A well-meaning hacker has devised a way to control a person’s smartphone – through their charging cable.
The unnamed person, who works at Verizon Media and goes by the Twitter handle @_MG_, created the tool to highlight outstanding security risks surrounding modern technology.
To do this, he took a standard Apple USB Lightning cable and rigged it with a small, almost invisible Wi-Fi-enabled implant.
This allows other parties to access the said device and, potentially, wreak havoc by sending phishing pages to the victim’s screen.
‘It looks like a legitimate cable and works just like one. Not even your computer will notice a difference. Until I, as an attacker, wirelessly take control of the cable,’ the security researcher told Vice.
‘It’s like being able to sit at the keyboard and mouse of the victim but without actually being there.’
He unveiled his project at the annual Def Con hacking conference in Las Vegas, Nevada, earlier this month – explaining that he spent thousands of dollars in the process, with each doctored cable taking four hours to make.
Although this exercise was focused on an Apple product, ‘MG’ warns that Wi-Fi-enabled implants are small enough to be used in accessories issued from other virtually every other smartphone brand.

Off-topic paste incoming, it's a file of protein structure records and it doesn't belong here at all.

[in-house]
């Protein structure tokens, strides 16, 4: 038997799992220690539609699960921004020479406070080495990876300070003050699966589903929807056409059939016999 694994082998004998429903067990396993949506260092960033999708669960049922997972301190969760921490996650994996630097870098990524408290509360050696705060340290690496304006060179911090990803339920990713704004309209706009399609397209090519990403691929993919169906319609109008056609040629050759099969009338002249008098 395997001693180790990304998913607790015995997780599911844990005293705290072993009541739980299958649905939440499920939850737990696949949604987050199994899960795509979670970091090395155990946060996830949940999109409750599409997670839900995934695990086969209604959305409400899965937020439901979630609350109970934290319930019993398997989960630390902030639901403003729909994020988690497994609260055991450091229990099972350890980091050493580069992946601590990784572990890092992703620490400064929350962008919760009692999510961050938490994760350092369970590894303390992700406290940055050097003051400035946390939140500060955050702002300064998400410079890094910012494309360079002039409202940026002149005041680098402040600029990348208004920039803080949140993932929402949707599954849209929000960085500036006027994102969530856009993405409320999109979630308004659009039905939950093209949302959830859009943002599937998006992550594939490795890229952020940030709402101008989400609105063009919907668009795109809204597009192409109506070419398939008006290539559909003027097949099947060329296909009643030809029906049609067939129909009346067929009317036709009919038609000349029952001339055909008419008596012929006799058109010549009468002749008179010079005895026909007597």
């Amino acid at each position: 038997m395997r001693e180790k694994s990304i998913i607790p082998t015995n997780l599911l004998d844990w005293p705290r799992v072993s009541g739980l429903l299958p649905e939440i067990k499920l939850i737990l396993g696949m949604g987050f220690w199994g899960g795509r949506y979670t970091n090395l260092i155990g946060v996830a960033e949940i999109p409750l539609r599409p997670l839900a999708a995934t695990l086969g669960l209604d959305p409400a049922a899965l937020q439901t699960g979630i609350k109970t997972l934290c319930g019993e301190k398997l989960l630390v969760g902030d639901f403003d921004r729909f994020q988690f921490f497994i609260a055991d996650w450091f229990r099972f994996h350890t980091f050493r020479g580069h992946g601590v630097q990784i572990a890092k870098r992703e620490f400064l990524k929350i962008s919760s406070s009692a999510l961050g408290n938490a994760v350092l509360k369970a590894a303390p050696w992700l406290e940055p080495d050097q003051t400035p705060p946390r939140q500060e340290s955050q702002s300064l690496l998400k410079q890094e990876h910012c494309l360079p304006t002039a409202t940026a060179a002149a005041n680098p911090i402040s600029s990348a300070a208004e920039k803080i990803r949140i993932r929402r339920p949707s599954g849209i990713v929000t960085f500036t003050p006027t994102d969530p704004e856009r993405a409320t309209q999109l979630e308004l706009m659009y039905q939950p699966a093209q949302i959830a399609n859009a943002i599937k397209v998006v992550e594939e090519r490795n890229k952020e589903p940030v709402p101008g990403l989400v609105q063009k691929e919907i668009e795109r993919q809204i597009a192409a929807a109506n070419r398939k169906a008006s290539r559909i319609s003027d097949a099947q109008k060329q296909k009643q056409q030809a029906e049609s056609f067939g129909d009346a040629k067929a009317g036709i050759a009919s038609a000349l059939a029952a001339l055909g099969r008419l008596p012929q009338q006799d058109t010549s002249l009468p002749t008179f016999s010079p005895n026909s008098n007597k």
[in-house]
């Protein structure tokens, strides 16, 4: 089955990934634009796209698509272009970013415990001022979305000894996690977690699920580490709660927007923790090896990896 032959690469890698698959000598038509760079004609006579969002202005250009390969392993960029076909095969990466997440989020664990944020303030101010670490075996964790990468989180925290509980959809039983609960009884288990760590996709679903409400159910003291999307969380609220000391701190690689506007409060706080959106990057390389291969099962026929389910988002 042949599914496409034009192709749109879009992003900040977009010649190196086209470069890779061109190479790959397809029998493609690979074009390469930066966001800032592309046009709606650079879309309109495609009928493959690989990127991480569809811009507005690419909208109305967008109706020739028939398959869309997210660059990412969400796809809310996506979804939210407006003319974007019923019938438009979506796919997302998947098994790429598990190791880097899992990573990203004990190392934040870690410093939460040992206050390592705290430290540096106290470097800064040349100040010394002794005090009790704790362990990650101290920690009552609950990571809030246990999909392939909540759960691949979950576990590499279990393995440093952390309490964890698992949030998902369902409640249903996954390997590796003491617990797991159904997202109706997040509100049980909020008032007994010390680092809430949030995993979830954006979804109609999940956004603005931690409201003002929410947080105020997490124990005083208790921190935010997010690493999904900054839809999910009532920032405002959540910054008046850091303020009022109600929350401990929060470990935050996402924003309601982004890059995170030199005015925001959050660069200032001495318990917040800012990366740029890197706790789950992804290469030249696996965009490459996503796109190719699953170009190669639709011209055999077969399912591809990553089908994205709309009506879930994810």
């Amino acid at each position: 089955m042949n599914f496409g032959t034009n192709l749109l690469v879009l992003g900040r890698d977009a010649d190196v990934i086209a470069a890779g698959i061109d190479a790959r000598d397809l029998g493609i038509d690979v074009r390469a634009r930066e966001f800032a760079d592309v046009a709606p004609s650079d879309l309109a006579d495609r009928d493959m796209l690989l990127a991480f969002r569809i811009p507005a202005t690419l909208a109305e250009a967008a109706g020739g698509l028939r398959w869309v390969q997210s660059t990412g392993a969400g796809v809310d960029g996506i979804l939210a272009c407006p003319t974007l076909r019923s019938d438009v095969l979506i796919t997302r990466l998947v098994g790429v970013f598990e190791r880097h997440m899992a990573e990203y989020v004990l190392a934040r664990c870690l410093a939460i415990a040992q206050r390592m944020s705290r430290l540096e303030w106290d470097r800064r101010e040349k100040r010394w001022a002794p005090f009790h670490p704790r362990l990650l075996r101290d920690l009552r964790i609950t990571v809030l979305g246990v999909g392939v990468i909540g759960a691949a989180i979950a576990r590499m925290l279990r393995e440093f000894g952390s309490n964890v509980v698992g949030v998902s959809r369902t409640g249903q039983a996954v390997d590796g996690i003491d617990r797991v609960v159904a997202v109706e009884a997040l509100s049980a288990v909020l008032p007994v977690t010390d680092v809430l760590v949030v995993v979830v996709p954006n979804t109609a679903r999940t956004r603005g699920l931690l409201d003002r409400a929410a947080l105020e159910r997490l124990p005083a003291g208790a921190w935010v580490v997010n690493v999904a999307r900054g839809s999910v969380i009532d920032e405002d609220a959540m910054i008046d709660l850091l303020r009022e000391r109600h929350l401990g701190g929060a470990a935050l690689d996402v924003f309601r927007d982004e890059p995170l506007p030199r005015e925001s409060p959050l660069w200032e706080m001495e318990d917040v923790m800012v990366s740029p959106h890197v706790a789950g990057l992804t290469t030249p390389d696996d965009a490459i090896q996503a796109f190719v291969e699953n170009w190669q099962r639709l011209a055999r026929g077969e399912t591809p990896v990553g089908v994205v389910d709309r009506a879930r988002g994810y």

‘This specific Lightning cable allows for cross-platform attack payloads, and the implant I have created is easily adapted to other USB cable types,’ he told TechCrunch.
‘Apple just happens to be the most difficult to implant, so it was a good proof of capabilities.’
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As a result, he hopes that people will be more careful in using charging cables.
‘Suddenly we now have victim-deployed hardware that may not be noticed for much longer periods of time,’ he added.
‘This changes how you think about defense tactics. We have seen that the NSA has had similar capabilities for over a decade, but it isn’t really in most people’s threat models because it isn’t seen as common enough.’
‘Most people know not to plug in random flash drives these days, but they aren’t expecting a cable to be a threat,’ he said. ‘So this helps drive home education that goes deeper.’